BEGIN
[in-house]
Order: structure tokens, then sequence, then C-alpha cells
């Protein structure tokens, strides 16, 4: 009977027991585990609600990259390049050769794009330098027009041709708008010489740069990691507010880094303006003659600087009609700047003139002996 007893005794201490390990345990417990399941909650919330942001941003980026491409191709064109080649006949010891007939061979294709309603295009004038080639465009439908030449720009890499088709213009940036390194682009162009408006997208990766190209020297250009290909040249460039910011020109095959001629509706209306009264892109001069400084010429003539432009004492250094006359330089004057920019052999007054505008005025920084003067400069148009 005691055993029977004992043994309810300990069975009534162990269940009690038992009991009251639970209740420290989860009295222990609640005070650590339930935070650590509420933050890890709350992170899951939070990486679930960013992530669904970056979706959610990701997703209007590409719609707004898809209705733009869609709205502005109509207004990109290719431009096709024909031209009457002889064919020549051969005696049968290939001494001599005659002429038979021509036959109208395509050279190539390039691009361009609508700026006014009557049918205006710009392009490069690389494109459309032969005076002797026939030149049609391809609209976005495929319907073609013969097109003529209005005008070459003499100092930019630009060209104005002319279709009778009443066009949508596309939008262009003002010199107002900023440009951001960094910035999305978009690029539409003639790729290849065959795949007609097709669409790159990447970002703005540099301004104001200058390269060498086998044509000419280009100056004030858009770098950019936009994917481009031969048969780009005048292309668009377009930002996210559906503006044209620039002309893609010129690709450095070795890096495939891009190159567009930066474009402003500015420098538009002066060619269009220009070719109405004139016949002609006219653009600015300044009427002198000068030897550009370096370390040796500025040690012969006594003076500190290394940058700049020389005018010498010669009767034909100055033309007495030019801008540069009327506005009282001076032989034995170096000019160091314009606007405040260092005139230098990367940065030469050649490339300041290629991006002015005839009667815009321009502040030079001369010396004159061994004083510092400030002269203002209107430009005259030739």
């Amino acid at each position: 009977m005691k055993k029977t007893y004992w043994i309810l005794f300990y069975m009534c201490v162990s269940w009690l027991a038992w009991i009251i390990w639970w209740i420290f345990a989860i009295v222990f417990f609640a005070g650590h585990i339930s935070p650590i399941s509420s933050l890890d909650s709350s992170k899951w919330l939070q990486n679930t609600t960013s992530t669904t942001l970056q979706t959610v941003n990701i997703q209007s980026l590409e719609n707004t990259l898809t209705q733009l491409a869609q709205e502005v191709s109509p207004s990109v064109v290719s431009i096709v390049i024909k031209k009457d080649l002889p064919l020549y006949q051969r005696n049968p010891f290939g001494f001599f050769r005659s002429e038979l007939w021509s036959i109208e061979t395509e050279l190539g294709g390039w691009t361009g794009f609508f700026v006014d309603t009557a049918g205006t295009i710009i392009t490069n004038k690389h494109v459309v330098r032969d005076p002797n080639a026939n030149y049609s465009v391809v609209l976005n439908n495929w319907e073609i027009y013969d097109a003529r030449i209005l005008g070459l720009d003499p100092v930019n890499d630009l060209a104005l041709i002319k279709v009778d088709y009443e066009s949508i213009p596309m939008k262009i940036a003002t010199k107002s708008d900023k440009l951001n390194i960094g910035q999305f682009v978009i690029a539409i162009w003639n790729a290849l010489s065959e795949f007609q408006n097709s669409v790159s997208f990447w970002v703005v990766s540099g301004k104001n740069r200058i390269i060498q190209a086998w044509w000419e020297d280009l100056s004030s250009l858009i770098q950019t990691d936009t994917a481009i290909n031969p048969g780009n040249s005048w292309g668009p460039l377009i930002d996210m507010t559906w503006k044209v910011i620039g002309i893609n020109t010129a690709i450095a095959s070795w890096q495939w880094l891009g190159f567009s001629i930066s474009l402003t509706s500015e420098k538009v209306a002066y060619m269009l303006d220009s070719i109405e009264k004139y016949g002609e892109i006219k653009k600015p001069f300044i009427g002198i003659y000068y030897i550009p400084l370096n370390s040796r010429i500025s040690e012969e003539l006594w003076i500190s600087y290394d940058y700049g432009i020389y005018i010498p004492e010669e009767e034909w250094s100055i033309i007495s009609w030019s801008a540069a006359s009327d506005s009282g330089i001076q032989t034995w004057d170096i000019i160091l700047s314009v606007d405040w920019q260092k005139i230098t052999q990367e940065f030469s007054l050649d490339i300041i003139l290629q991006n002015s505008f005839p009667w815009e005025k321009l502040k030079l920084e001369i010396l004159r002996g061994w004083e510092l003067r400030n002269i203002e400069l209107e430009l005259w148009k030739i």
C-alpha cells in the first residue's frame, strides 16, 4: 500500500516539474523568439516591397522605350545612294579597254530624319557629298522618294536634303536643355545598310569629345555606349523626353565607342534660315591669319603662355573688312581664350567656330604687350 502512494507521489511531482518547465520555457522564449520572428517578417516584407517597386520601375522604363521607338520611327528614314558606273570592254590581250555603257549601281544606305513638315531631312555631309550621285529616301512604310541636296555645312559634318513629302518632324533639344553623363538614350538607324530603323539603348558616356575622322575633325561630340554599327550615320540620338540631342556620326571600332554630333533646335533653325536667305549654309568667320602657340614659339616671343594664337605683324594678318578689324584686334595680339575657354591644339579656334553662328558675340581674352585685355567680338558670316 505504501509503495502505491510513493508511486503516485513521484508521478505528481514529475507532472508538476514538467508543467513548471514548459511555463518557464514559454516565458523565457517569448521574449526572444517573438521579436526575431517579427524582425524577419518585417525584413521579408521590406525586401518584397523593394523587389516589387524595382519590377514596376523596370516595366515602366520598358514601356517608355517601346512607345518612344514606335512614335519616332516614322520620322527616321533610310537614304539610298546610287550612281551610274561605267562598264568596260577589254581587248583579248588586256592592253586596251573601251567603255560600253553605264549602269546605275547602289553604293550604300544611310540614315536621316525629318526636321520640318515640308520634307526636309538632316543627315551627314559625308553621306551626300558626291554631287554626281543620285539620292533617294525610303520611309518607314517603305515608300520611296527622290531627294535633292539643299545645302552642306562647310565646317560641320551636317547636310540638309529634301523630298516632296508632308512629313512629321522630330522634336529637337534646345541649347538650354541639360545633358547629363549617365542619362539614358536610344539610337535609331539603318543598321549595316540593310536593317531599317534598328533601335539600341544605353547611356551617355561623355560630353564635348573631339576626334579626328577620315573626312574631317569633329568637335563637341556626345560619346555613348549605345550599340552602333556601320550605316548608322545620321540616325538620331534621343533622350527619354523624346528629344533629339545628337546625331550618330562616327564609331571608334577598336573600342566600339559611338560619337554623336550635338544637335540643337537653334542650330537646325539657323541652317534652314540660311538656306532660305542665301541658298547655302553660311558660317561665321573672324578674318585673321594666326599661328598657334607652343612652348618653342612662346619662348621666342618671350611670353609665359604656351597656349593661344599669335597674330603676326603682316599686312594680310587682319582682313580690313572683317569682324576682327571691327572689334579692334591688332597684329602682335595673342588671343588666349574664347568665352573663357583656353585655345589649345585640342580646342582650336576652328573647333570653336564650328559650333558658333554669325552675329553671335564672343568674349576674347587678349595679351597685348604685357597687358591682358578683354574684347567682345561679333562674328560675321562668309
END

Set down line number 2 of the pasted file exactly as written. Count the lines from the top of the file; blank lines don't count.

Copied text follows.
Order: structure tokens, then sequence, then C-alpha cells